No one running a business wants to hear about yet another rule they need to comply with, or about some audit they might endure. But in this situation, adding encryption protection, and a little extra, to mobile devices is actually pretty painless and relatively easy to implement. Unfortunately, in our experience we've seen that companies often don't have any idea that they even have data on these devices.
The American Land Title Association sets a high bar for data security at title insurance companies. Inclusion in the trade association is key for businesses in the industry, and nearly all title insurance companies belong to the group. Gaining membership brings with it business and reputational benefits, but ALTA compliance auditors stay busy by actively ensuring member companies continue to meet the criteria for certification.
ALTA has recently gotten more specific about its compliance guidelines, which have now reached the same level of required care around data security that's mandated by the Health Insurance Portability and Accountability Act in the health care industry. By the nature of their work, both these types of companies deal with sensitive personal and financial data. Title companies not only collect a lot of personally identifiable information in order to serve their clients, they're also responsible for handling the large sums of money belonging to banks and clients that change hands during closings.
These factors set the stakes in the conversation about title companies and data security. While neither ALTA nor HIPAA go as far as to specifically say that data encryption must be implemented, both all but require it, recognizing encryption as a capable and highly recommended method for fulfilling their requirements around protecting sensitive data.
What HIPAA does say is that a business must have an enforceable, auditable and persistent plan in place for ensuring that either sensitive data is not present on at-risk devices, or that the data can be rendered unreadable, inaccessible or indiscernible — which more or less necessitates an encryption solution where data is present.
As ALTA imitates HIPAA and introduces new provisions to protect mobile data, auditors are indeed specifying encryption as a solution for safeguarding information contained or accessible on mobile devices such as smartphones, tablets, laptops and USB drives.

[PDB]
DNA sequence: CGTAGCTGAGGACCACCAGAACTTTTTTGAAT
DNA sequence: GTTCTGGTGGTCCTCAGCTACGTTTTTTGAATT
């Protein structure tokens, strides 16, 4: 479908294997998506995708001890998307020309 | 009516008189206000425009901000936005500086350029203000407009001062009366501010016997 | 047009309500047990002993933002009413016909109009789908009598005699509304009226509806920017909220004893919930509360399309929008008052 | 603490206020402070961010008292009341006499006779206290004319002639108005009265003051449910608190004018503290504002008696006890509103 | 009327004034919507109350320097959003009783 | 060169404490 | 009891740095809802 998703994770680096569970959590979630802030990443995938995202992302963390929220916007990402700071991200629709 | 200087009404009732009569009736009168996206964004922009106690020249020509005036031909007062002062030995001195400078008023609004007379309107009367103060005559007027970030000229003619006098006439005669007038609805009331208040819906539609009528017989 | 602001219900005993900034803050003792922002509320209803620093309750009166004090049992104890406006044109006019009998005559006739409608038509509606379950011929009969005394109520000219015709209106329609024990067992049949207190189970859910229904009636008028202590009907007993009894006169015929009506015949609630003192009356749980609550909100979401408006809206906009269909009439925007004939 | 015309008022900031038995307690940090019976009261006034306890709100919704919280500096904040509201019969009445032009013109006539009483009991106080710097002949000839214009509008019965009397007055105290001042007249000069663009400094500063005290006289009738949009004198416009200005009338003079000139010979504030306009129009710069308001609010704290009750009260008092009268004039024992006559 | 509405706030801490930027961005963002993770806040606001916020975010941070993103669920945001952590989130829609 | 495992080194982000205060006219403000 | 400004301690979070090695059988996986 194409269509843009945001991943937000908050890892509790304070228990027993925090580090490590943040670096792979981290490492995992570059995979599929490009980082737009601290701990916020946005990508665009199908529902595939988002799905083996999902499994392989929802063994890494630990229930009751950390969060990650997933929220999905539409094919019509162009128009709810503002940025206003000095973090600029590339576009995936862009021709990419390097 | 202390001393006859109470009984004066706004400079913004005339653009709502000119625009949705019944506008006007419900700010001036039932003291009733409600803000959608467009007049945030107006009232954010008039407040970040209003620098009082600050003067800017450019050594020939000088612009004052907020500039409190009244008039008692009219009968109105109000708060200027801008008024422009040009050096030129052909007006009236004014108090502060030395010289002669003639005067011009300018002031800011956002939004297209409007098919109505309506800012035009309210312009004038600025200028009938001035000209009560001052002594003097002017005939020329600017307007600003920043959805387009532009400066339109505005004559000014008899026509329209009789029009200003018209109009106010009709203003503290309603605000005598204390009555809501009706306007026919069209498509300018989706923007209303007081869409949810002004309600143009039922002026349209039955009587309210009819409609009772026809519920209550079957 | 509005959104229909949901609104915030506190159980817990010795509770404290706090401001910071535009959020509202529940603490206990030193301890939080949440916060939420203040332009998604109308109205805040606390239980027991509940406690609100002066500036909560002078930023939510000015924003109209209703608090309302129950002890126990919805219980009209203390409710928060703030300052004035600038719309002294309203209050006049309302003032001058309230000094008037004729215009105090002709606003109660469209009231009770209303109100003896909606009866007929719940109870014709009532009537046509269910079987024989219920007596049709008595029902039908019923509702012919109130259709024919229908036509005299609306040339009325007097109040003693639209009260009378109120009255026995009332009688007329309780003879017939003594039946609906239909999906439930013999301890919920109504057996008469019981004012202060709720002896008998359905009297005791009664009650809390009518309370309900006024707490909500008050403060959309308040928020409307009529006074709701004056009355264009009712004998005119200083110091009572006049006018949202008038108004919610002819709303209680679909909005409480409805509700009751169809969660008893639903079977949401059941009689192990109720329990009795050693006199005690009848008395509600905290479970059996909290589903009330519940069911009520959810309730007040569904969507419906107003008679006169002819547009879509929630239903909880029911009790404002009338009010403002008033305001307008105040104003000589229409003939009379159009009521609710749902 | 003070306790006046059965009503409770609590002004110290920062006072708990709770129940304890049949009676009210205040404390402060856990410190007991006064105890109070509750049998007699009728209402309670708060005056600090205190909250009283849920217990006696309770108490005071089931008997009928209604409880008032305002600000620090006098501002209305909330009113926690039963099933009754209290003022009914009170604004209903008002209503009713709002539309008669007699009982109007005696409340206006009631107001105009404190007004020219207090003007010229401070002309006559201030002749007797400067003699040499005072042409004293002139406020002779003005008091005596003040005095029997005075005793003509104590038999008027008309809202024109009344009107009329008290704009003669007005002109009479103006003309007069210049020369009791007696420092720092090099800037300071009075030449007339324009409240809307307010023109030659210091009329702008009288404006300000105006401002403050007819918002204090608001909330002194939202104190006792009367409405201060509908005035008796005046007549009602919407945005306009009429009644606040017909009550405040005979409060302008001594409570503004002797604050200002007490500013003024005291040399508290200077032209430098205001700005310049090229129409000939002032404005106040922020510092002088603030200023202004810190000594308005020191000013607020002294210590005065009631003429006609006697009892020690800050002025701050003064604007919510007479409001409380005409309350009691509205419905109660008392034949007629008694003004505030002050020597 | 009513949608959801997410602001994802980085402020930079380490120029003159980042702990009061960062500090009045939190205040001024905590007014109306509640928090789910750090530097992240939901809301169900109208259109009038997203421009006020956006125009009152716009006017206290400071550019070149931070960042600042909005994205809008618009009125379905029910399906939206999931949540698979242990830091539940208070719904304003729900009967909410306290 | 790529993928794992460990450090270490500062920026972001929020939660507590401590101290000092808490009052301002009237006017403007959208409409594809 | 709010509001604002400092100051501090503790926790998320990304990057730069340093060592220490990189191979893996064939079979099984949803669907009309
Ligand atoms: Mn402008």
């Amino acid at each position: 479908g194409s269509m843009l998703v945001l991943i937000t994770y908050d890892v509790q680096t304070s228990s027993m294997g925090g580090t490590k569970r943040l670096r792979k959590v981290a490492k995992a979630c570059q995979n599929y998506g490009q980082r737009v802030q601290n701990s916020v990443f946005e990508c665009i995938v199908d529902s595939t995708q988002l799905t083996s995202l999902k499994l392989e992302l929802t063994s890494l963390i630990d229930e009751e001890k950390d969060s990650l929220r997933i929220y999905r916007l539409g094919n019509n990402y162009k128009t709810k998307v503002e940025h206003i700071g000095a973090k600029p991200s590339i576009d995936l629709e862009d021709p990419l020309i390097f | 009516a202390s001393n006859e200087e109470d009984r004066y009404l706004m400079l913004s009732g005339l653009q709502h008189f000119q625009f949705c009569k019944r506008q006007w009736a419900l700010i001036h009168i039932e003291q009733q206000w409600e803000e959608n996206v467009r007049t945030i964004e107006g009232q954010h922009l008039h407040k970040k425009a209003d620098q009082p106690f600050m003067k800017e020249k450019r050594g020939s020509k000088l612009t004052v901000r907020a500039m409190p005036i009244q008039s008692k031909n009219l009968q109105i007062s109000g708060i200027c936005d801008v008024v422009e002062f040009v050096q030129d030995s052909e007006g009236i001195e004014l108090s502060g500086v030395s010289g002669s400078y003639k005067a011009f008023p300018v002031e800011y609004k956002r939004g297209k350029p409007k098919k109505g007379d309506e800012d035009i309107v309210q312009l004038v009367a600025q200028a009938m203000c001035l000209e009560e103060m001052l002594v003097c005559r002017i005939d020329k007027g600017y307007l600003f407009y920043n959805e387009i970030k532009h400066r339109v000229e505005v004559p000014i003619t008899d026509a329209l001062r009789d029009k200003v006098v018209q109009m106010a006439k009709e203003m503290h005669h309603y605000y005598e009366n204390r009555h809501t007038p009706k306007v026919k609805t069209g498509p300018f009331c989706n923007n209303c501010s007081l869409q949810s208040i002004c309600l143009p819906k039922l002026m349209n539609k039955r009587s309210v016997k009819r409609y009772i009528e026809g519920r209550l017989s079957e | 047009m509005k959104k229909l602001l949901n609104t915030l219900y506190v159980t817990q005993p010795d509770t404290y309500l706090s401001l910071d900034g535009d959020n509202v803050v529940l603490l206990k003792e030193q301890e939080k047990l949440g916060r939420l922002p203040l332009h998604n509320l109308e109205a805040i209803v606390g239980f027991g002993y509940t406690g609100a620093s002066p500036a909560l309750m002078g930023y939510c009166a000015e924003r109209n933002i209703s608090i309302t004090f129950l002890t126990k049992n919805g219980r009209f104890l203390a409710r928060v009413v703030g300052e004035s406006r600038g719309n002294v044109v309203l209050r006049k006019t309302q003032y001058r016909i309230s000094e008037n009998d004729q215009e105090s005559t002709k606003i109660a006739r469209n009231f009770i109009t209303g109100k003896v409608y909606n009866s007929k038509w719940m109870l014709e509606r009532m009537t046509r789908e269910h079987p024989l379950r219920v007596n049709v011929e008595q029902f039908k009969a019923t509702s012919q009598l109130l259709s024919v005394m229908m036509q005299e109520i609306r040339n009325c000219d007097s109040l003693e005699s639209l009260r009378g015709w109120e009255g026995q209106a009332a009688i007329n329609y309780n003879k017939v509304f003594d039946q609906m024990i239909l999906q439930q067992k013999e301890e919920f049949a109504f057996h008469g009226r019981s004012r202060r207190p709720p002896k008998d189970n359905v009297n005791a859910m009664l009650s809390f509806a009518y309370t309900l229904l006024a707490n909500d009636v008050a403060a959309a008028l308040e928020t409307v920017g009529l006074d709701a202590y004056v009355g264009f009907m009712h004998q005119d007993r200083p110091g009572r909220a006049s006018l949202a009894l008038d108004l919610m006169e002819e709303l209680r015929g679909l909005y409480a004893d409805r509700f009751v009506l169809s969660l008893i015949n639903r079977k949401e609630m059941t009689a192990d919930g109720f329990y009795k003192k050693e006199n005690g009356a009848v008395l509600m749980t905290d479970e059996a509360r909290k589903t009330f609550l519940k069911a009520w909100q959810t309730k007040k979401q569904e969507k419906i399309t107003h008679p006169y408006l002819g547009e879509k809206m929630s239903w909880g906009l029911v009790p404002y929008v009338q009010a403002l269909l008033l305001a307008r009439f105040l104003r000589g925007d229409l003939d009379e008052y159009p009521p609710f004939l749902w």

This was the case for a client we recently worked with in our role as a data security technology provider. The land title company, facing an upcoming audit, needed to ensure that all data on their mobile devices was secured and that they were fully compliant with what ALTA has put forth.
However, the company did not believe they had anything sensitive on their mobile devices to protect in the first place. They also believed that they had no liability because any sensitive files were stored inside of the title insurance software they use.
But, we wanted to go the extra step of making sure. We performed an audit ourselves to seek personal info like Social Security numbers, dates of birth, email addresses, credit card numbers and other end-user information that might be stored in the land title company's emails. It turned out that they did indeed have sensitive data on the hard drives of many of their portable devices that ought to have been protected.
In response, we implemented a twofold approach to get them ready ahead of the audit, enlisting third-party cloud-based tools to provide remote encryption for all smartphones, laptops and tablets being used within the company, and to add email security as well.
This company was like others in the industry, in that they needed to pass their audit and desired to protect their clients' information, but they chafed at the idea of burdening the business and their workers by forcing heavy-handed requirements upon them. The tool implemented worked well for them because it could function transparently to the employees — who likely noticed no interference from their security solution.
The tool helped go beyond ALTA's best practices in not only encrypting data, but also enabling us to remotely block access. It even allows us to wipe all data from devices in the event that the company reports them as lost or stolen.
In the end, the company passed its audit with flying colors. The fact that the cloud-based solution we put in place for the client not only provided full data encryption, but also enabled access control and remote data deletion for those instances where tools beyond encryption could help —it might have been overkill, but it certainly didn't hurt. When it comes to being a good steward of people's most sensitive data, it's always a nice thing to tell both auditors and clients that you're being extra careful.
Phillip Long is the chief executive officer of Business Information Solutions.